DEEGAN ON LA-Zoning issues, not wildlife protection, is what many think about when hearing the name, “LA Department of City Planning.” But the department, as directed by Councilmember Paul Koretz (CD5), may be signaling that it’s time to make room in developers’ dreams for the wellbeing of the Big Cats, commonly called cougars or pumas -- the mountain lions that make their home in the Santa Monica Mountains.
The challenge of keeping these cats alive and better connected within their habitat appears to be a major goal of the Planning Department as indicated by its recently launched Wildlife Habitat and Linkages Pilot Study which aims “to provide development standards for managing and conserving biological resources by potentially regulating development and wildlife habitats within these areas…” (The hills habitat of mountain lions and other wildlife.)
Councilmember Koretz told CityWatch that “the ordinance that the planning team have been strategizing with my staff and scientists, organizations like CLAW and hillside neighborhood groups is hopefully about 12-18 months away.
"For decades as new home construction has filled in hillside neighborhoods, ancient migratory pathways of native wildlife have been diverted. Remaining gaps of open space have been filled in between wildlife habitats creating bottlenecks that in many instances have permanently corralled wildlife thereby cutting them off from miles of food and separating them from each other,” he continued.
Koretz pointed out, “We are at a point where one new home can block miles of habitat. We are considering new building rules particularly that are on the verge of blocking wildlife corridors from biological resources. That may mean putting trees first in the planning checklist and not building lot line to lot line.”
Man and beast both need to be taken into consideration when a builder sees a pristine hillock in the Santa Monica Mountains that would fit perfectly into his dream house dreams. Providing the mountain lion population with connectivity, the liberty to roam wildlife corridors in search of food and mating companions, will save them from ultimate demise when they are cut off from these goals by fires, fences, and lot line to lot line building that cuts off wildlife corridors.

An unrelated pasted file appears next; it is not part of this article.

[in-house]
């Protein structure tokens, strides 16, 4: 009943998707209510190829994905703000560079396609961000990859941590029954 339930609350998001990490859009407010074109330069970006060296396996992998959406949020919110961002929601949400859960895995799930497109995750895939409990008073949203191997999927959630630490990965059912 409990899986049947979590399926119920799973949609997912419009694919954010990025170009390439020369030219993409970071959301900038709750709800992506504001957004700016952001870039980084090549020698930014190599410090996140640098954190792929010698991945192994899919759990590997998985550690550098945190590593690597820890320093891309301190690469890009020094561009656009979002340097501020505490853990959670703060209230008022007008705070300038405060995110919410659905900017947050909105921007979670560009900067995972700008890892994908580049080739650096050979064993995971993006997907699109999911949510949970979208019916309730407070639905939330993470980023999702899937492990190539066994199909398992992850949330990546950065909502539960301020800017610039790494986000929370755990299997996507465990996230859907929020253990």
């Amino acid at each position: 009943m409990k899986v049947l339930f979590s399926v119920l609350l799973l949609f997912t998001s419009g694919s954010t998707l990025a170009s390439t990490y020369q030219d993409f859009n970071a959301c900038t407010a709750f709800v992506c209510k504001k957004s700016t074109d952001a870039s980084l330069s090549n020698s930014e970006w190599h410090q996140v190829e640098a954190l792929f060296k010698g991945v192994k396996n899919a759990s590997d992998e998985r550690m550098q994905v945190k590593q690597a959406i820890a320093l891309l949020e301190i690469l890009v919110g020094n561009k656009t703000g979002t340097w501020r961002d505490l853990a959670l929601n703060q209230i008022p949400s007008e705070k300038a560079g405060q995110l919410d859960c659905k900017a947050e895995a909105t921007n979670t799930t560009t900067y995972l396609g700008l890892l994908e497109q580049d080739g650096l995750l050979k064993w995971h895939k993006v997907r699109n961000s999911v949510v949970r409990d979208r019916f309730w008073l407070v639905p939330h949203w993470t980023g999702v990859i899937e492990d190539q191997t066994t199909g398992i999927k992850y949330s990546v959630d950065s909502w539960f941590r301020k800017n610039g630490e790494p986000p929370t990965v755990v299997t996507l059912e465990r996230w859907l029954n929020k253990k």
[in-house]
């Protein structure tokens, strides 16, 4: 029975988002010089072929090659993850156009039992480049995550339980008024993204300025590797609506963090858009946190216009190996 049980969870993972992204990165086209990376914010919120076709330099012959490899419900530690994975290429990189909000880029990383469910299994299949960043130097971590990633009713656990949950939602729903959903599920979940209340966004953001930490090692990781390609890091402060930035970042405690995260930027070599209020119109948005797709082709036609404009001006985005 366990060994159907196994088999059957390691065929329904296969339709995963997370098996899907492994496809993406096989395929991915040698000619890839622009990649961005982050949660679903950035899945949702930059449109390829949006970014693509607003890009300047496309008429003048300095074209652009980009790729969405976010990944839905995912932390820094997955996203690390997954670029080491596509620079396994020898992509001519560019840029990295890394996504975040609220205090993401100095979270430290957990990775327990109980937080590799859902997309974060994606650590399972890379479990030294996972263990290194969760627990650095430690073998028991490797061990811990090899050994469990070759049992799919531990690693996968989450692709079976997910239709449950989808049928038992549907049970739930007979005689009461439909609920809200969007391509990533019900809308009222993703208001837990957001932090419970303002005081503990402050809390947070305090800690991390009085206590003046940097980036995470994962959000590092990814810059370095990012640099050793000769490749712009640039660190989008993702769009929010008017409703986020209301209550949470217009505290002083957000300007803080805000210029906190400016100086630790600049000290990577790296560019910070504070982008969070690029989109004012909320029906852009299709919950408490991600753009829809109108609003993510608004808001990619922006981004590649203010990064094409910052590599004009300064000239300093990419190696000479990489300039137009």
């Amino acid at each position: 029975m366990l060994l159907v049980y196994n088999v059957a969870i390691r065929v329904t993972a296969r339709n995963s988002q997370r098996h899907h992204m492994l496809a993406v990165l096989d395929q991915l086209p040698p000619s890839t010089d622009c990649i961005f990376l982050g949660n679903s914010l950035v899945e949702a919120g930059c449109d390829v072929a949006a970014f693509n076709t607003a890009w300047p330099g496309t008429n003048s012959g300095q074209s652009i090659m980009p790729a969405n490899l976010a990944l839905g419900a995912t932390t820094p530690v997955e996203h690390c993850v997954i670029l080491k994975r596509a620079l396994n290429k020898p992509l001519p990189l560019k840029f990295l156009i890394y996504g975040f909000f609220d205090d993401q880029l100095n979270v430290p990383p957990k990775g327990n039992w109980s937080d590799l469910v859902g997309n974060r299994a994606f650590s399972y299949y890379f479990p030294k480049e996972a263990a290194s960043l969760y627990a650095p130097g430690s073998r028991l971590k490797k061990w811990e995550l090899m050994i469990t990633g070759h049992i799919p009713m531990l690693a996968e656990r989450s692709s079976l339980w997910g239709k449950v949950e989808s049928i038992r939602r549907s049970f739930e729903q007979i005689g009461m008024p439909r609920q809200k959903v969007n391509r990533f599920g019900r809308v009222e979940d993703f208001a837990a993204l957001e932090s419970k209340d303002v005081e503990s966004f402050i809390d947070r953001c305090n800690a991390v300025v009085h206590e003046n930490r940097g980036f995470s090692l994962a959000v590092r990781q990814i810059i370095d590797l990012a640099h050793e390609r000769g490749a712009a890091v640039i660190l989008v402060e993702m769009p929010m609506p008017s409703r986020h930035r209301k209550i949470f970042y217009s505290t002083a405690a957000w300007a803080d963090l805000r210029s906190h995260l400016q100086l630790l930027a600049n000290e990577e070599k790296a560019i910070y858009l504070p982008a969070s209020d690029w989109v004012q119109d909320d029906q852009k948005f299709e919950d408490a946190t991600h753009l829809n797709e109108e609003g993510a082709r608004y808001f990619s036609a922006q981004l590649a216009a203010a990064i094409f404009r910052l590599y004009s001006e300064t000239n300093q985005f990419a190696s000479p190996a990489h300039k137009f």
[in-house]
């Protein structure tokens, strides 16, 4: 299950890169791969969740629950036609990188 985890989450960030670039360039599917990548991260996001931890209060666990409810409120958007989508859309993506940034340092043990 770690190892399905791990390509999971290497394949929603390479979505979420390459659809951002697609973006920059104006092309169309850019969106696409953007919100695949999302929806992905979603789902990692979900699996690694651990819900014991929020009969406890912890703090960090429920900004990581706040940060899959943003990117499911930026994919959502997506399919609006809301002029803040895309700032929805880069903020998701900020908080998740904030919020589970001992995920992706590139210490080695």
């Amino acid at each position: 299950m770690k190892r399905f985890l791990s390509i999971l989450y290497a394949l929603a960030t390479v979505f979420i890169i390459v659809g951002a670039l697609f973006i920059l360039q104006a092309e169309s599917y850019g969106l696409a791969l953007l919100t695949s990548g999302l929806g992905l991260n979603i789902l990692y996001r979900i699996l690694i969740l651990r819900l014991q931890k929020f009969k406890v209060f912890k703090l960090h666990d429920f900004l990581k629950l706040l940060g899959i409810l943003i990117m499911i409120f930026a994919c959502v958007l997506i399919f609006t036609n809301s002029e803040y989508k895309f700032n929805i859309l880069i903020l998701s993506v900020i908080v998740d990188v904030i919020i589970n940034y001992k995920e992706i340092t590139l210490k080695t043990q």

A scoping type community meeting was held by City Planning on November 7. They are at the very beginning of their published “Fall-Winter Timeline” for this study which includes “listen” (where they say they are now), “share,” “consult,” “analyze,” and “adopt.”
The recent wildfires have accentuated how serious the problem of connectivity is to the survival of the Big Cats.
Way ahead of being in “scoping/listening” status -- but still far from its $60 million goal ($7.5M has been raised so far) -- is the campaign for the Liberty Canyon bridge for wildlife crossing (photo rendering above) that will provide an alternative for wildlife trying to cross ten lanes of freeway and end up as roadkill.
According to Save LA Cougars, the National Park Service (NPS) has studied over 60 mountain lions in the Santa Monica Mountains area since 2002, and reports that attempts “to cross freeways have killed 17 lions since the study began.”
Giving the transiting mountain lions connectivity by using a freeway overpass, such as the Liberty Canyon bridge for wildlife, will go a long way to prevent the certain death they face by jaywalking across the 101 freeway. With or without Liberty Canyon, the mountain lions will continue to roam because as stressed by Save LA Cougars, “the only thing that can save these big cats is the ability to move between regions.”
One of the many tragedies of the recent Woolsey Fire was the burning of the site of the Liberty Canyon bridge that would help the mountain lions to access more territory, mating opportunities, and food sources. There may be an upside to the fire: with some urgency, it tragically demonstrated the need for action, and that may add fuel to the fundraising fire to get Liberty Canyon built.
Other solutions, like those advocated by CLAW (Citizens for Los Angeles Wildlife) can accelerate relief for the wildlife. “We need regulation and conservation”, says CLAW's founding co-director Tony Tucci. “And, speedier means of connectivity that include rapid response by utilizing some of these solutions”. He points to “Crossings” (freeway under and over passes), “Connective Habitat” (uninterrupted connections of large habitat hubs), and “Stepping Stones” (a series of unconnected areas between larger hubs) as ways to do today what the Liberty Canyon wildlife bridge will do years from now.
Instead of the fires forcing our Big Cats to become extinguished, these collective efforts are doing something to make them distinguished, as they deserve to be.
Koretz declared, “The time has come to permanently protect them now and forever. We need to put in these protections before it is too late.”
(Tim Deegan is a civic activist whose DEEGAN ON LA weekly column about city planning, new urbanism, the environment, and the homeless appear in CityWatch. Tim can be reached at firstname.lastname@example.org.) Edited for CityWatch by Linda Abrams.